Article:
Filing bankruptcy stops creditors' collections against you immediately. But sometimes a creditor tries to get permission to collect anyway.
Here are examples of the reaffirmation of a secured debt (like a vehicle loan) in a Chapter 7 case vs. addressing it in a Chapter 13 case.
You can usually keep collateral you need to keep by entering into a "reaffirmation agreement" with the creditor during your Chapter 7 case.
Filing a Chapter 7 or 13 case both stop creditor collection actions against you just the same. But after that the differences are huge.
If your vehicle is worth less than its debt, and you can get the money representing that value, you can "redeem" the vehicle free and clear.
Chapter 13 vehicle loan cramdown solves a number of serious practical problems that even Chapter 7 "straight bankruptcy" can't.
If your vehicle is worth less than you owe on it, under Chapter 7 you can keep it by "redeeming" it--paying its present value in full.
In a Chapter 7 case you "reaffirm" your vehicle loan if you want to keep your vehicle. This means you keep paying it.
Although Chapter 7 can work fine if you're current on your lease, use Chapter 13 instead if you're behind and need time to catch up.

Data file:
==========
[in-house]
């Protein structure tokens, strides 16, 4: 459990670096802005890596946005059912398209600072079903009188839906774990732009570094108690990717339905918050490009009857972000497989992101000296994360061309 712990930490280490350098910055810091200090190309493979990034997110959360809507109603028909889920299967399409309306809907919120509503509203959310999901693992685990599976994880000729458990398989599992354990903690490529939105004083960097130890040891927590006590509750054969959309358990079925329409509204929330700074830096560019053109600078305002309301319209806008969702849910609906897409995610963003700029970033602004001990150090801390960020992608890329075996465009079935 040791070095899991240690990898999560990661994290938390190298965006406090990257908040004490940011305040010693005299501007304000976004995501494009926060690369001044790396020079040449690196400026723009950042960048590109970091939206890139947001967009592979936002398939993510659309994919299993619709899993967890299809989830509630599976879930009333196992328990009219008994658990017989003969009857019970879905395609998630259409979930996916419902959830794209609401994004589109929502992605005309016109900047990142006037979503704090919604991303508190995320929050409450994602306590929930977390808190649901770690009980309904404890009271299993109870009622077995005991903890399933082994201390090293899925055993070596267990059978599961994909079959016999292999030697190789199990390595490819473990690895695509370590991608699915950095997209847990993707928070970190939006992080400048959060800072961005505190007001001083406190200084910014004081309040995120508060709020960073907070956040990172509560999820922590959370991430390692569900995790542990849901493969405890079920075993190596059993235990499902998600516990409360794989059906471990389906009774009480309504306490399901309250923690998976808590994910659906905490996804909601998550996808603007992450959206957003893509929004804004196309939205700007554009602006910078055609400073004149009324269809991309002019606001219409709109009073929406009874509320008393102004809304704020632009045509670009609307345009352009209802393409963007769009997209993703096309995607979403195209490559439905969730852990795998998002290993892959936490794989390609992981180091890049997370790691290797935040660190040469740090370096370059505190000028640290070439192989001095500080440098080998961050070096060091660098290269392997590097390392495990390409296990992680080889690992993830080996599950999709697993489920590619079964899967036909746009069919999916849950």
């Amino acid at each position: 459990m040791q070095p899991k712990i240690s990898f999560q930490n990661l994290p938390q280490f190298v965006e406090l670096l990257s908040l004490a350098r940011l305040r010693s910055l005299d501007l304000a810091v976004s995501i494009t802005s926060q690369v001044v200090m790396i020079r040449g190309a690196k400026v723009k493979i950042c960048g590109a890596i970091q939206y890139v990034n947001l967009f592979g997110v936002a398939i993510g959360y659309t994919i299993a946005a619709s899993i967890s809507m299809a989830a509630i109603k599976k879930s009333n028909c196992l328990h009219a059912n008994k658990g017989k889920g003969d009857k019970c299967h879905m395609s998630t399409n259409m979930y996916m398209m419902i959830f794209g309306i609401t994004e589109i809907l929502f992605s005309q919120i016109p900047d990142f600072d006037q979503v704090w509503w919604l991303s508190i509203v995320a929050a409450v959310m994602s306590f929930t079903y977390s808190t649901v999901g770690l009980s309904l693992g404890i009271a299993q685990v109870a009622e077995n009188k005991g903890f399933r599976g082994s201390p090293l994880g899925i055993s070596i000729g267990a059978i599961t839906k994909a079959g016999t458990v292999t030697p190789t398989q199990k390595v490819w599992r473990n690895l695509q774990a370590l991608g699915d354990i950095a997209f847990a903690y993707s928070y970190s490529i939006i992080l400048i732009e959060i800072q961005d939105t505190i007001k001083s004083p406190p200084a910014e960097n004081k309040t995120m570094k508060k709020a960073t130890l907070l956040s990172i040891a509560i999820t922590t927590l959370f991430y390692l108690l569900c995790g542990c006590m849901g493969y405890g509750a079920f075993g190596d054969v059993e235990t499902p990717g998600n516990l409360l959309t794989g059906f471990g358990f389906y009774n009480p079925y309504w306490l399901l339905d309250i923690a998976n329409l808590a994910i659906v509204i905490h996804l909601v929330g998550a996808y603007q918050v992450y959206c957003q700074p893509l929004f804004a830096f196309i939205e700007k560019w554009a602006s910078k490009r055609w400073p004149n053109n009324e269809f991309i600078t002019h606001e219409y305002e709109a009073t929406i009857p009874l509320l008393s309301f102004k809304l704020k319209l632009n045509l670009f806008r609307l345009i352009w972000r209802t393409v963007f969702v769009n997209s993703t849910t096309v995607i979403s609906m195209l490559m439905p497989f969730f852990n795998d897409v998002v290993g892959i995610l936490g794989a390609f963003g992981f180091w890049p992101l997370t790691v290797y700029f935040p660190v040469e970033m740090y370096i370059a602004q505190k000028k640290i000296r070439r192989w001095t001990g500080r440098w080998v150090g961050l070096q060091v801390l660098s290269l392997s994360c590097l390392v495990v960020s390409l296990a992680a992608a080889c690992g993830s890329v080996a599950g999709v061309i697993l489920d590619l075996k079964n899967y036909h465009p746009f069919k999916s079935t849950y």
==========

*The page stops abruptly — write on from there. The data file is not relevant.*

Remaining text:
If you want secured creditors to be paid in your Chapter 13 plan, they must file proofs of claim. Let's use the example of a vehicle loan.
Chapter 13 gives you powerful ways to hold onto a vehicle, but it also lets you give up that vehicle without paying its debt.
A vehicle lease can cost you less up-front and each month, but is in reality very expensive. Bankruptcy is your way to break the contract.
A reaffirmation agreement is a document, usually prepared by your vehicle lender, which you sign and is then filed at the bankruptcy court.
You may be able to keep your vehicle for less money by "redeeming" itâpaying its present fair market value instead of the full debt.
A reaffirmation agreement makes you still liable on your vehicle loan so you can keep your car or truck after writing off your other debts.